Richard I, the Lionheart, remains forever (and perhaps wrongly) the mythical king of England who preferred to wage war than to rule over his empire. The familiar epithet conveys all the principal features of his indomitable character: courage, valor, prowess, the pursuit of glory, the thirst for fame, generosity in war and peace, a sense of honor combined with a sort of haughty dignity made up of both arrogance and pride. In this book, Jean Flori examines both Richard's role as prince and king in history, and also analyses the different and sometimes controversial elements which, for the chroniclers of his day, helped to make Richard a true model of chivalry. Among the questions addressed are: What influences formed his character and determined his behavior, real or assumed? Why did the image of Richard as a king who was also a knight so quickly and so soon supplant all others, creating a quasi-definitive point of reference?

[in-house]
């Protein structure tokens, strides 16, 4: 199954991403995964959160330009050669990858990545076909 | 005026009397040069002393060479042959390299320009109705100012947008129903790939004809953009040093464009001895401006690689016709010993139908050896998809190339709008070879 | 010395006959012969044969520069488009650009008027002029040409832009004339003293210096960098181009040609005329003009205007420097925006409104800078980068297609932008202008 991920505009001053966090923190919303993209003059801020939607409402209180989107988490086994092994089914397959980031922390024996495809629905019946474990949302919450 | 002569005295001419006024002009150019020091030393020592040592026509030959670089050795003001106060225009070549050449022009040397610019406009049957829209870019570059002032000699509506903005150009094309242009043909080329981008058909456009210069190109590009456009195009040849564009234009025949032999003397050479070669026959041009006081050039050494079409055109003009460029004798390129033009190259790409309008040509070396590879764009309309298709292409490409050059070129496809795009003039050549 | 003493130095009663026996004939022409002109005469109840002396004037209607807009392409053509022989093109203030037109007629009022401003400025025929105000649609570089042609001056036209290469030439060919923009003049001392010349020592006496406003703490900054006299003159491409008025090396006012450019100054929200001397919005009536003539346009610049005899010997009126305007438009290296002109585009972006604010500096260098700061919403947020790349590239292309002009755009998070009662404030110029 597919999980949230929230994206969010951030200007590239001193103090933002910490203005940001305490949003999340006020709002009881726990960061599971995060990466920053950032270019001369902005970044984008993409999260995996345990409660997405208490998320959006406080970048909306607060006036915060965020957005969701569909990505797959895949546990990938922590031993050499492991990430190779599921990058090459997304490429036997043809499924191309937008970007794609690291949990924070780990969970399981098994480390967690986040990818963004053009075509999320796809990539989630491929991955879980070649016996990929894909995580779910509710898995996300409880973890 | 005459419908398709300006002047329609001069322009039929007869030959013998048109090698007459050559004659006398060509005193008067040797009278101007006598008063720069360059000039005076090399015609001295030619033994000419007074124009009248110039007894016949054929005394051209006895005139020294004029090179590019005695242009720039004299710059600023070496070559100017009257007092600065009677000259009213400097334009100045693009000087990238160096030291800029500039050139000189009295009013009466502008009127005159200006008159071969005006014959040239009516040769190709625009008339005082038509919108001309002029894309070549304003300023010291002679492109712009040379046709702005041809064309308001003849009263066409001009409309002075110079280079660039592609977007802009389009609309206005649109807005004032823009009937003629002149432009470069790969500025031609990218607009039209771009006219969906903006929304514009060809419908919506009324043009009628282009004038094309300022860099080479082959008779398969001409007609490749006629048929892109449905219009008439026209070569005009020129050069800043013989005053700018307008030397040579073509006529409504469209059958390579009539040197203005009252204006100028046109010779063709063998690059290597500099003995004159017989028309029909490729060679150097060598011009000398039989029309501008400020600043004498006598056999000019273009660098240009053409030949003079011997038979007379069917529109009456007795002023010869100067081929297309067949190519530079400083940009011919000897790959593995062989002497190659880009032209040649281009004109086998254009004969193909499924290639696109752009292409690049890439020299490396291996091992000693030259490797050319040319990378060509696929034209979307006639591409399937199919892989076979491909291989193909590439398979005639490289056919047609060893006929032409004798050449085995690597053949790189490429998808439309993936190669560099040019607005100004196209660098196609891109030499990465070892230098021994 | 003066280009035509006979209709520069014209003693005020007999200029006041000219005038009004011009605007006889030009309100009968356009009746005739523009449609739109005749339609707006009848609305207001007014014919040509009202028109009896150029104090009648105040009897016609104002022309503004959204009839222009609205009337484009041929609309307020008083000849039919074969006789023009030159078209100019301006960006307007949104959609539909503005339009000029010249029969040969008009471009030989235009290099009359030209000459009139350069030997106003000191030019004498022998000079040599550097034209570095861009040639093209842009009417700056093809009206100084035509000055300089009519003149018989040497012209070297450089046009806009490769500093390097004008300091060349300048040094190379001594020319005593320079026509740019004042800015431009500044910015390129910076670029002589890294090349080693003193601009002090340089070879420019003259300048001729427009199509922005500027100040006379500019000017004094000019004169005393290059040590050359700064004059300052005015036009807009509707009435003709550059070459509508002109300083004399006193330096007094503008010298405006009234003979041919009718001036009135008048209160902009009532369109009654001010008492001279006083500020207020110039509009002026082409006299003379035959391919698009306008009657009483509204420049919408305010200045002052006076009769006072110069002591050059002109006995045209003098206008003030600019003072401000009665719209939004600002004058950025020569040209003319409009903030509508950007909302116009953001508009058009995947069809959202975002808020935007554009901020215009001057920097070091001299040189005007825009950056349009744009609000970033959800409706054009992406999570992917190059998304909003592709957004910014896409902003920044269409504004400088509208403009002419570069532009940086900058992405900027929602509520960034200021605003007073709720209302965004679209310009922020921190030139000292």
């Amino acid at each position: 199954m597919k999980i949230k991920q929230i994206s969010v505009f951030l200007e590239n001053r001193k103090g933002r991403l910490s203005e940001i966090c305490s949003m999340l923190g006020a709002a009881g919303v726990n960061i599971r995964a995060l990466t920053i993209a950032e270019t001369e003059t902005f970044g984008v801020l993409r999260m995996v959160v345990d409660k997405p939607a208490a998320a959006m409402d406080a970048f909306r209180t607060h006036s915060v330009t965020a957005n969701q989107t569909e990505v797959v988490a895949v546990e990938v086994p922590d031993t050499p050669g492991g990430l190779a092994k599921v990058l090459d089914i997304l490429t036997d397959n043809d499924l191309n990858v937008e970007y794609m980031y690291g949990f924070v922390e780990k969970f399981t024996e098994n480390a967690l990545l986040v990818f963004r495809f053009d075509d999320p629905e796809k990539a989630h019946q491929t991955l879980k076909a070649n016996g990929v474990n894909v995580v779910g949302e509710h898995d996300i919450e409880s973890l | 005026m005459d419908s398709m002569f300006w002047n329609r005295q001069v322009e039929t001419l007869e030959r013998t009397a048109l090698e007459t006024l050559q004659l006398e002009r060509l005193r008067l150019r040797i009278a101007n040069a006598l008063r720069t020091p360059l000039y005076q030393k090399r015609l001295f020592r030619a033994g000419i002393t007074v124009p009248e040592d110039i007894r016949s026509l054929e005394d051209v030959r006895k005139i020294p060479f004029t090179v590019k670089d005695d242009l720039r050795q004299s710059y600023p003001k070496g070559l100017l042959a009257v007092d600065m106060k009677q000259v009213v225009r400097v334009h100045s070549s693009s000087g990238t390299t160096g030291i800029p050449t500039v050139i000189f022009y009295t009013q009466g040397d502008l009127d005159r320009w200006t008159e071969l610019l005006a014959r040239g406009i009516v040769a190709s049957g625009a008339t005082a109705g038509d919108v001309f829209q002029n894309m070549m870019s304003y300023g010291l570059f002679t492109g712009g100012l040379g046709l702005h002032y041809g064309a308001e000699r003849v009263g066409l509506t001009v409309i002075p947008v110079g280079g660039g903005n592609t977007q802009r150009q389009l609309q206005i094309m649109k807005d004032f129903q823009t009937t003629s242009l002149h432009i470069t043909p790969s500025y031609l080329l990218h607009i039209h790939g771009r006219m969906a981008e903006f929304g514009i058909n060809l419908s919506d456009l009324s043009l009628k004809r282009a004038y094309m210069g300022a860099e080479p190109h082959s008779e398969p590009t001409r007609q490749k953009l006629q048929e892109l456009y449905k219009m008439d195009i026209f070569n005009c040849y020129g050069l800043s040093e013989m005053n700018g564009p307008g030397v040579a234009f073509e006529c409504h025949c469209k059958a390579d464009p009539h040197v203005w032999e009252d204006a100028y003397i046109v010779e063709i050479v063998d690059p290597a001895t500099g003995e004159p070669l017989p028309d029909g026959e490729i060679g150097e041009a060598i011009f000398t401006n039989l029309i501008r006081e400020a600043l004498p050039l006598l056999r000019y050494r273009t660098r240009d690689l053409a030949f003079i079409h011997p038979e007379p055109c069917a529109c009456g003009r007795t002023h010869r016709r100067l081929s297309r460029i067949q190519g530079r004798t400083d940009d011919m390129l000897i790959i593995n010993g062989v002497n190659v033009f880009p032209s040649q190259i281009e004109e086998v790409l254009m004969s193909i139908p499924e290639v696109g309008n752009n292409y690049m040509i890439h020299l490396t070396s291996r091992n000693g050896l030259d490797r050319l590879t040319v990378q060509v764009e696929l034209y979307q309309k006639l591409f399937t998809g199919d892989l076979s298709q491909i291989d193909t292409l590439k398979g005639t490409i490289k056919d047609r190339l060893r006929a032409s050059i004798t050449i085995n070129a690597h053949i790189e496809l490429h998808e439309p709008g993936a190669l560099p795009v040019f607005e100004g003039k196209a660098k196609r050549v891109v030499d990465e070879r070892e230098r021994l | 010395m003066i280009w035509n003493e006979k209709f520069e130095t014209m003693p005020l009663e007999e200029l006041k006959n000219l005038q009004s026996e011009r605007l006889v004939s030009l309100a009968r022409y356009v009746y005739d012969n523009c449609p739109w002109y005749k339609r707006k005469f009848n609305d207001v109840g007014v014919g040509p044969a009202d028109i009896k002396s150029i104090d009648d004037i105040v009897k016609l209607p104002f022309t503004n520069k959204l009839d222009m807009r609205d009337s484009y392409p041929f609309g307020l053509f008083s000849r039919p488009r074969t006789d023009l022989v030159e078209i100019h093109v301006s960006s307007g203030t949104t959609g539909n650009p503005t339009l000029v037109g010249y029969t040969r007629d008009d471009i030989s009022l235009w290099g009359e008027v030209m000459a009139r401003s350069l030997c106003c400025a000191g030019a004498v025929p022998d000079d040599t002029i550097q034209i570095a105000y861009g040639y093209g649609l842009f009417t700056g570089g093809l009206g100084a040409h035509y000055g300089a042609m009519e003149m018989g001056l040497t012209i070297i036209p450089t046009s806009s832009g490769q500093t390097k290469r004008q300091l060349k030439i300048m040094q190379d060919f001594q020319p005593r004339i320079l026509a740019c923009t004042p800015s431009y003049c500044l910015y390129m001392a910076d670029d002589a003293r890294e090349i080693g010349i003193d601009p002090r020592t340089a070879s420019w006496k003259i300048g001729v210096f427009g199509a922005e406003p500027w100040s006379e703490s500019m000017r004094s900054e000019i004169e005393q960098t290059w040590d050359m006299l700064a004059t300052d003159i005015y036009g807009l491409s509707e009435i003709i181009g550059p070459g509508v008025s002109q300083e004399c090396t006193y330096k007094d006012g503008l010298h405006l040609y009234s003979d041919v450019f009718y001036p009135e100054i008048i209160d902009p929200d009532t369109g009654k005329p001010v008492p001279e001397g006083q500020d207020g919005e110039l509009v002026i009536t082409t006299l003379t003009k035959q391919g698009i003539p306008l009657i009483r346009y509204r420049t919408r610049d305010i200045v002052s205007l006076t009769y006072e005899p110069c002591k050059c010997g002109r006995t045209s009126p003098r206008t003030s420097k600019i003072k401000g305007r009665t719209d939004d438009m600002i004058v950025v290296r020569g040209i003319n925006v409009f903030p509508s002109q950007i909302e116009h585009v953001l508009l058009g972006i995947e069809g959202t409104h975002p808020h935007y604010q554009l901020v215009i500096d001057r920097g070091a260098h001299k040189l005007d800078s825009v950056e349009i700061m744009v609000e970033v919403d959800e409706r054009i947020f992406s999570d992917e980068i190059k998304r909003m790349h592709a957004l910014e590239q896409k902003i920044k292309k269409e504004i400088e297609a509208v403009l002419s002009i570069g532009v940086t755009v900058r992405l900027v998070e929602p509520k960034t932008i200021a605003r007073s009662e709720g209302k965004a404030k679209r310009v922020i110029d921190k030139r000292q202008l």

Why did Richard deliberately, it would appear, choose to present himself in this chivalric guise and disseminate this image of himself by what we would today call a media campaign, using all the methods then at his disposal, limited perhaps but by no means ineffective? Last but not least, what is the historical and ideological significance of the choice and, even more, success of this image, which has been adopted by history and disseminated by legend, an image based on historical accounts and documents in which history and legend are sometimes inextricably interwoven? The first part of the book takes a straightforward chronological approach to Richard's life, from his birth in 1157, through conflict with his father, Henry II, and his brothers, to his coronation and his years of crusading and fighting the French; culminating in his death in battle in 1199. The second part analyses Richard's image in relation to medieval chivalry.